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Four Foods That Don’t Have As Much Protein As You Think

If you want to build lean muscle and lose body fat, getting enough protein is essential. So what is enough protein?

The Recommended Dietary Allowance (RDA) recommends .8 grams of protein per kilogram of body weight or .37 grams of protein per pound of body weight to prevent protein deficiency, however this number hasn’t been updated since the 1960s.

Recent studies have shown that if you’re trying to lose body fat and build muscle, you should consume twice as much as the outdated 1960s recommendation.

If you’re trying to lose fat and build muscle, aim to get 0.7 to 1 gram of protein per your goal weight (in pounds). For example, if your goal weight is 150 pounds, aim to get 105 - 150 grams of protein per day. The best way to get this amount of protein in is to try and split it among your meals. In this scenario, your goal would be to get between 30-50 grams of protein per meal (assuming you’re eating three standard meals per day).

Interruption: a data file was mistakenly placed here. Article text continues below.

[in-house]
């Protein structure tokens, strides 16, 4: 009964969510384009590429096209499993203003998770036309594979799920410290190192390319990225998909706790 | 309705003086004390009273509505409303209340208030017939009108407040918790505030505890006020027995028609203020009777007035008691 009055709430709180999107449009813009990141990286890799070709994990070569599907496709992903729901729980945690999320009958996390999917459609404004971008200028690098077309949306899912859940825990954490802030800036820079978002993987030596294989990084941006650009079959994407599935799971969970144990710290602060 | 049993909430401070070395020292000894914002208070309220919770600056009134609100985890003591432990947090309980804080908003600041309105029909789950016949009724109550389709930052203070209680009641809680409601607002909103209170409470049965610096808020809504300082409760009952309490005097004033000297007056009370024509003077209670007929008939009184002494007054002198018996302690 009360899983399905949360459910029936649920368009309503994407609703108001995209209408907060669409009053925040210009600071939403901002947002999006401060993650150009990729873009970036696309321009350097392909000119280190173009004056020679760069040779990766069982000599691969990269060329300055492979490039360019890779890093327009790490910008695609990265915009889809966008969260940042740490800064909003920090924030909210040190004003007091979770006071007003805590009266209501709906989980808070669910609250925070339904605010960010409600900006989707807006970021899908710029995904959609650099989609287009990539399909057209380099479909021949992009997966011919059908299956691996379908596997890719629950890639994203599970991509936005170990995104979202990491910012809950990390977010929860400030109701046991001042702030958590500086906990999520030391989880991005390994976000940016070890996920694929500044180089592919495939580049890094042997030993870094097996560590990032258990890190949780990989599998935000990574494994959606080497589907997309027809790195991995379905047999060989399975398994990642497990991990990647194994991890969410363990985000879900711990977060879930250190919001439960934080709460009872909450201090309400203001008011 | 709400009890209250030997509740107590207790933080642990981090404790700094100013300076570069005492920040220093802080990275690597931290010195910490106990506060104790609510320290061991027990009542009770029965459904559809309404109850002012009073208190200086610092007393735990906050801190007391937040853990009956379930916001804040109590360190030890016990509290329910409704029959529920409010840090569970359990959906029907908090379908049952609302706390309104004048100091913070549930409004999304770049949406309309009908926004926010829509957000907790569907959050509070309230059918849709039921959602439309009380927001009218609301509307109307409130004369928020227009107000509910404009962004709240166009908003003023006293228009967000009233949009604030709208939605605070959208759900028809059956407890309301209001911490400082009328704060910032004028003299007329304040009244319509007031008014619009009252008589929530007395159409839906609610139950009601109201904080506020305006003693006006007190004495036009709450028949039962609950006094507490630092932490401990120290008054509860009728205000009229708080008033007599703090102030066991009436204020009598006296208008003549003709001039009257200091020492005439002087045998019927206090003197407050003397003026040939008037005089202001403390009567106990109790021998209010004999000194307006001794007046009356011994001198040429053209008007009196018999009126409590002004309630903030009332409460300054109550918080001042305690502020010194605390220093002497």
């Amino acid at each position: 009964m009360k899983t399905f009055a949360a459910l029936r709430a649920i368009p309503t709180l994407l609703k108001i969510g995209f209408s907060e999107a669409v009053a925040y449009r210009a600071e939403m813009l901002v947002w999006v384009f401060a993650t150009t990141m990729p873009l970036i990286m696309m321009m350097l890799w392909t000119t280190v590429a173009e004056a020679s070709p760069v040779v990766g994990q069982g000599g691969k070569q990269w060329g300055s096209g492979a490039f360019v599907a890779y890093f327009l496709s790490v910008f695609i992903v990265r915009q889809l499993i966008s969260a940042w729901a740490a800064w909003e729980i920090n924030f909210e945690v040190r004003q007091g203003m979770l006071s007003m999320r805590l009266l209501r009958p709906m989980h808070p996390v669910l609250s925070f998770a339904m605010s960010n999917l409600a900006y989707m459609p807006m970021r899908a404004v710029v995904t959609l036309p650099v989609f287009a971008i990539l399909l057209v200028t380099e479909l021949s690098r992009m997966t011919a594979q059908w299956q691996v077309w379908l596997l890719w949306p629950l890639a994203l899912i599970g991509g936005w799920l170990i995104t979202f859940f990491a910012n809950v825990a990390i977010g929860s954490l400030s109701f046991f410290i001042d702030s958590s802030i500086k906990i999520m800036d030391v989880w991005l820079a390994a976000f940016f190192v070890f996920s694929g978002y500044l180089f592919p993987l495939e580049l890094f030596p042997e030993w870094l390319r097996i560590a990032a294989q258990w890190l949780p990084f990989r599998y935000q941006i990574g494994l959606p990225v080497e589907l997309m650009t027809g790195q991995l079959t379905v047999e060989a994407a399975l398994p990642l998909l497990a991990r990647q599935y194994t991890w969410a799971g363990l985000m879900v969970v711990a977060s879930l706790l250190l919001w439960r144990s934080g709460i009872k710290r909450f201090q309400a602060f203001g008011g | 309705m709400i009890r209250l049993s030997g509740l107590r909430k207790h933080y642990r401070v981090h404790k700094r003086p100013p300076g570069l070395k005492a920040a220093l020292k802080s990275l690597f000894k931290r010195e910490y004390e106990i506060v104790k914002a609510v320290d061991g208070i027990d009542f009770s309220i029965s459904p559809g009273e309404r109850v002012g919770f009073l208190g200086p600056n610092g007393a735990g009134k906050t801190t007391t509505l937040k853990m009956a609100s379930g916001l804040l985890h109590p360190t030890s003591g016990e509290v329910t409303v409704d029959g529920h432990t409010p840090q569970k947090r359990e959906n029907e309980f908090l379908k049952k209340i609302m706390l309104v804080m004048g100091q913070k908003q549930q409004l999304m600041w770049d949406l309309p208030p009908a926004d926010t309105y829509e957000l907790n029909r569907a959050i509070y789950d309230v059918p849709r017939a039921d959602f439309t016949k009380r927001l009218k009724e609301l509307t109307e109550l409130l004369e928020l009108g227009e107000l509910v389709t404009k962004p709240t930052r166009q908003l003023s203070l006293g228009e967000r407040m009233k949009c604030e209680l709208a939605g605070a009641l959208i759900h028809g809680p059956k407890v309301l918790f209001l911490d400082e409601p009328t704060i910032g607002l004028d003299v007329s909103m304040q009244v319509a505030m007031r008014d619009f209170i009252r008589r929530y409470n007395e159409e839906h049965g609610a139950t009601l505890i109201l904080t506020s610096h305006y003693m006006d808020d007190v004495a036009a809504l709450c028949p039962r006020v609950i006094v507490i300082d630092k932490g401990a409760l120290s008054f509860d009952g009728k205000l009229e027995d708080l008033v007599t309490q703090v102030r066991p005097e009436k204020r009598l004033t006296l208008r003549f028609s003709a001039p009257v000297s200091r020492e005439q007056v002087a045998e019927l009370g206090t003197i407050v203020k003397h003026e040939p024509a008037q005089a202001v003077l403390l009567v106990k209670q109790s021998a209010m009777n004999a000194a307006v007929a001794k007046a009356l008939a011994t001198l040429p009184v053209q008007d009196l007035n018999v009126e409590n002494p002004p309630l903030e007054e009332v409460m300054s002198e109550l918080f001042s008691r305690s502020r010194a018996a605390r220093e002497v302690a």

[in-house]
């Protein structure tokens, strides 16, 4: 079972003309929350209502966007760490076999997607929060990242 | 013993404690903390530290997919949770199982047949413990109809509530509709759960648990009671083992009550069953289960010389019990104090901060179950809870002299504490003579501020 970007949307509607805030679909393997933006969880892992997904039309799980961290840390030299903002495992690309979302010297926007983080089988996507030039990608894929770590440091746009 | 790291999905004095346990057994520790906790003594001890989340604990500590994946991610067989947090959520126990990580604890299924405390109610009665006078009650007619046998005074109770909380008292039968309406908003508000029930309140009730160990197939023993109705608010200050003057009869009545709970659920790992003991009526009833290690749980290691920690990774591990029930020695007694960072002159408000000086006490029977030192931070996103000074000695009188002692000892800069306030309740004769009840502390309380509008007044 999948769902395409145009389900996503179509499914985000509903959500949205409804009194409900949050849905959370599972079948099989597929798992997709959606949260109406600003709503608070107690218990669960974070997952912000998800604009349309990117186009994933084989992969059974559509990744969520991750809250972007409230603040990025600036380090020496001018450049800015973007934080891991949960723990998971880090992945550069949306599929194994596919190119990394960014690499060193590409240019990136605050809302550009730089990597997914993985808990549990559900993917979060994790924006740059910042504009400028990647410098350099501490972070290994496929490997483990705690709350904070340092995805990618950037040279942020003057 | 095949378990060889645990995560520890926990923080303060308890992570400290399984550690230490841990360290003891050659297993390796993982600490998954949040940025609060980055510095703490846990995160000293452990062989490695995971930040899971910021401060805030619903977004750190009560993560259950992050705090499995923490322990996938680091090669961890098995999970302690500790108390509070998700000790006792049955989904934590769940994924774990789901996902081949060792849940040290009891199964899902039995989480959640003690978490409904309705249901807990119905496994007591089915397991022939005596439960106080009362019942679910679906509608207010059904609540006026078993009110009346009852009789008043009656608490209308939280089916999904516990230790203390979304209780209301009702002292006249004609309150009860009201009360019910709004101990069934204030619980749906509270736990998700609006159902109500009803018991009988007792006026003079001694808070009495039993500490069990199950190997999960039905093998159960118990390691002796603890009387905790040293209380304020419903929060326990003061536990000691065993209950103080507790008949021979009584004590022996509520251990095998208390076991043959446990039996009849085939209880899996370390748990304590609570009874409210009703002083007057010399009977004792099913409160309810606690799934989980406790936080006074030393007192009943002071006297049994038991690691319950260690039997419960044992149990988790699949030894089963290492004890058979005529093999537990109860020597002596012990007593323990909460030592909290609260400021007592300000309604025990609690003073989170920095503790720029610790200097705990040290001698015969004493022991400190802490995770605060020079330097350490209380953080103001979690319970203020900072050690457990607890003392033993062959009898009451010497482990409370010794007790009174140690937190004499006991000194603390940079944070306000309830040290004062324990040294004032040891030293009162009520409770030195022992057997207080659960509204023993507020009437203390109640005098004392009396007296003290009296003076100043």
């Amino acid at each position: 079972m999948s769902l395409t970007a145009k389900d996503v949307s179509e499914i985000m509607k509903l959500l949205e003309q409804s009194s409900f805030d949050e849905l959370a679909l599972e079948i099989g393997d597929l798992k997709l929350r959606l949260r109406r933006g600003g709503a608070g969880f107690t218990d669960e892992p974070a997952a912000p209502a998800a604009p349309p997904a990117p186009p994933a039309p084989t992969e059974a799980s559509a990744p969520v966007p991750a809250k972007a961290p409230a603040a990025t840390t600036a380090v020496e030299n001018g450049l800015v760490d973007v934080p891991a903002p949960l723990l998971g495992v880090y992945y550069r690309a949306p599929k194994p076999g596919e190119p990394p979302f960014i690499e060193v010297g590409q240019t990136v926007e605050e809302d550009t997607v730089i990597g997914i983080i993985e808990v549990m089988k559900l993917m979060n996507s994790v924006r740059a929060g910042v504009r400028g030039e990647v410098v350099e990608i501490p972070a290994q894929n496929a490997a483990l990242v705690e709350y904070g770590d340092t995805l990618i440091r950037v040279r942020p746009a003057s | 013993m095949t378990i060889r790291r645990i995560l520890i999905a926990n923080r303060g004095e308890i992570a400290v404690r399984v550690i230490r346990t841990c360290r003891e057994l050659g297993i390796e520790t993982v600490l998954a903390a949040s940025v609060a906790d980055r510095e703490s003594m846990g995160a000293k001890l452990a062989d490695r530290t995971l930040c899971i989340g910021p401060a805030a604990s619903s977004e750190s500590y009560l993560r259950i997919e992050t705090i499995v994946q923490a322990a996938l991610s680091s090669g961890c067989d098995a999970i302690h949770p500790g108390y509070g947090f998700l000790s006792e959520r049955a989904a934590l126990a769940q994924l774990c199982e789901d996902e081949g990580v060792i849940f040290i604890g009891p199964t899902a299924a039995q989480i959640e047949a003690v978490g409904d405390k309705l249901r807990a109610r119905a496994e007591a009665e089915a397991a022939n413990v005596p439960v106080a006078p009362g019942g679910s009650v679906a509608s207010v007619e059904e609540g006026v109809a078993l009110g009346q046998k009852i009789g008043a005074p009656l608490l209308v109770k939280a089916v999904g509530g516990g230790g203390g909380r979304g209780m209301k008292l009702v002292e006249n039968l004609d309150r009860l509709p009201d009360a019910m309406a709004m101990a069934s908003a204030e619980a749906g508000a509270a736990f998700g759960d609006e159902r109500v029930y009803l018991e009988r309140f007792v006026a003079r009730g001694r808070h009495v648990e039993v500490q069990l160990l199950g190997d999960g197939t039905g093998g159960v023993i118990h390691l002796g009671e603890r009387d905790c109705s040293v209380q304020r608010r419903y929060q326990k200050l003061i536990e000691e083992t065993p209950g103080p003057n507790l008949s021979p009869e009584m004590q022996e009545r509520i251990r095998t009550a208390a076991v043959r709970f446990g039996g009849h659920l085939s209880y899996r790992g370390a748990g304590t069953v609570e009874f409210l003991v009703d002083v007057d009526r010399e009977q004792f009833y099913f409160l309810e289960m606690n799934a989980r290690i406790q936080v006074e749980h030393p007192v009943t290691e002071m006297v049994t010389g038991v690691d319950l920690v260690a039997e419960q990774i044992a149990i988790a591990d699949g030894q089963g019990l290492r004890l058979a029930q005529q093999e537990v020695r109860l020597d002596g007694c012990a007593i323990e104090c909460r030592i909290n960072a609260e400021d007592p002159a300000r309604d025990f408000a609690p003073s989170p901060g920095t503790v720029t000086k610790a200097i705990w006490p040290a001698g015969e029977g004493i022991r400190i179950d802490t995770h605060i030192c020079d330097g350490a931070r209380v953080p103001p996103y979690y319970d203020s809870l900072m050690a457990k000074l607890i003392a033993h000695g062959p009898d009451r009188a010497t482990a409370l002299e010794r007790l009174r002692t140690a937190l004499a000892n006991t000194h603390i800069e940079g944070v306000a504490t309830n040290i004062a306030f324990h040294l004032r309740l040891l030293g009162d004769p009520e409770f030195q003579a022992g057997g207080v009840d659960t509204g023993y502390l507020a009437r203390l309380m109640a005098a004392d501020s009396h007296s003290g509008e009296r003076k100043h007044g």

Keeping your target protein number in mind, let’s look at some common snacks that don’t have as much protein as you think.

1️⃣ Cheese - usually under 8g of protein per one ounce serving and that’s being generous. Most are about 5g per one ounce serving.

2️⃣ Deli meat - How much sandwich/deli meat are you actually putting into your sandwich? I’d bet it’s about 1-2 ounces and they average 7-12g per TWO ounce servings.

3️⃣ Cured meat- salami, prosciutto, etc. When you order your cheese plate, you may think you’re getting a lot of protein in, but in reality- 6g of protein per one ounce serving on average. Ouch.

4️⃣ Nuts- These are high fat foods that have 1-5 g of protein per one ounce serving.

❗️While the above foods are delicious, most of them provide more fat than protein and would require large volumes of consumption to reach your protein goals, not to mention that the excess calories could negate your weight loss efforts.

If you want to put on lean muscle, you need protein. Significantly more than what you’re probably consuming.

Learn what protein serving sizes look like by reading labels. As you work on steadily increasing your protein, you’ll feel more satiated and provide your muscles the nutrients they need so that you can reach your body composition goals.

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